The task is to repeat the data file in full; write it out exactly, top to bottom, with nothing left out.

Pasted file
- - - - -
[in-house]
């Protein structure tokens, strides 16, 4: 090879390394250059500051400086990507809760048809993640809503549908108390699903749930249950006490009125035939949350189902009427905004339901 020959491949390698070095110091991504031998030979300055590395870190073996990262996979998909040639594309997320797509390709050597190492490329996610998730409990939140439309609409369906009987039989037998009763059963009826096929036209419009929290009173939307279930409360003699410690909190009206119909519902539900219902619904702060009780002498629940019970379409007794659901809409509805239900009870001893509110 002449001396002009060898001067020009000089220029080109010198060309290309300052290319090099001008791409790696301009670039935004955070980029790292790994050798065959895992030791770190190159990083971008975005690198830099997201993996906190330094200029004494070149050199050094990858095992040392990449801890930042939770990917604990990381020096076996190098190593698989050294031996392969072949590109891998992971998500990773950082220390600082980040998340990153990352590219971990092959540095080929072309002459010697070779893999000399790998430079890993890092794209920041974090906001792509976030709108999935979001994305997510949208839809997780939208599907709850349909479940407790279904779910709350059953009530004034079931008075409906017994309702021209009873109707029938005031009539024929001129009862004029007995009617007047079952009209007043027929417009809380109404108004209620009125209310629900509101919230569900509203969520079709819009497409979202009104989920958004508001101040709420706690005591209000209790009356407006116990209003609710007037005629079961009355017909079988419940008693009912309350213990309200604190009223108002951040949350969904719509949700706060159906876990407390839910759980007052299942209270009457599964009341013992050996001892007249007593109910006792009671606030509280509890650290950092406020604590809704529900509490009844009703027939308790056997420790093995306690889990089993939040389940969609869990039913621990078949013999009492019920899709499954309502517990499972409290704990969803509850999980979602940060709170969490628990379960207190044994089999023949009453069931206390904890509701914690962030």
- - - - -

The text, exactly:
[in-house]
């Protein structure tokens, strides 16, 4: 090879390394250059500051400086990507809760048809993640809503549908108390699903749930249950006490009125035939949350189902009427905004339901 020959491949390698070095110091991504031998030979300055590395870190073996990262996979998909040639594309997320797509390709050597190492490329996610998730409990939140439309609409369906009987039989037998009763059963009826096929036209419009929290009173939307279930409360003699410690909190009206119909519902539900219902619904702060009780002498629940019970379409007794659901809409509805239900009870001893509110 002449001396002009060898001067020009000089220029080109010198060309290309300052290319090099001008791409790696301009670039935004955070980029790292790994050798065959895992030791770190190159990083971008975005690198830099997201993996906190330094200029004494070149050199050094990858095992040392990449801890930042939770990917604990990381020096076996190098190593698989050294031996392969072949590109891998992971998500990773950082220390600082980040998340990153990352590219971990092959540095080929072309002459010697070779893999000399790998430079890993890092794209920041974090906001792509976030709108999935979001994305997510949208839809997780939208599907709850349909479940407790279904779910709350059953009530004034079931008075409906017994309702021209009873109707029938005031009539024929001129009862004029007995009617007047079952009209007043027929417009809380109404108004209620009125209310629900509101919230569900509203969520079709819009497409979202009104989920958004508001101040709420706690005591209000209790009356407006116990209003609710007037005629079961009355017909079988419940008693009912309350213990309200604190009223108002951040949350969904719509949700706060159906876990407390839910759980007052299942209270009457599964009341013992050996001892007249007593109910006792009671606030509280509890650290950092406020604590809704529900509490009844009703027939308790056997420790093995306690889990089993939040389940969609869990039913621990078949013999009492019920899709499954309502517990499972409290704990969803509850999980979602940060709170969490628990379960207190044994089999023949009453069931206390904890509701914690962030």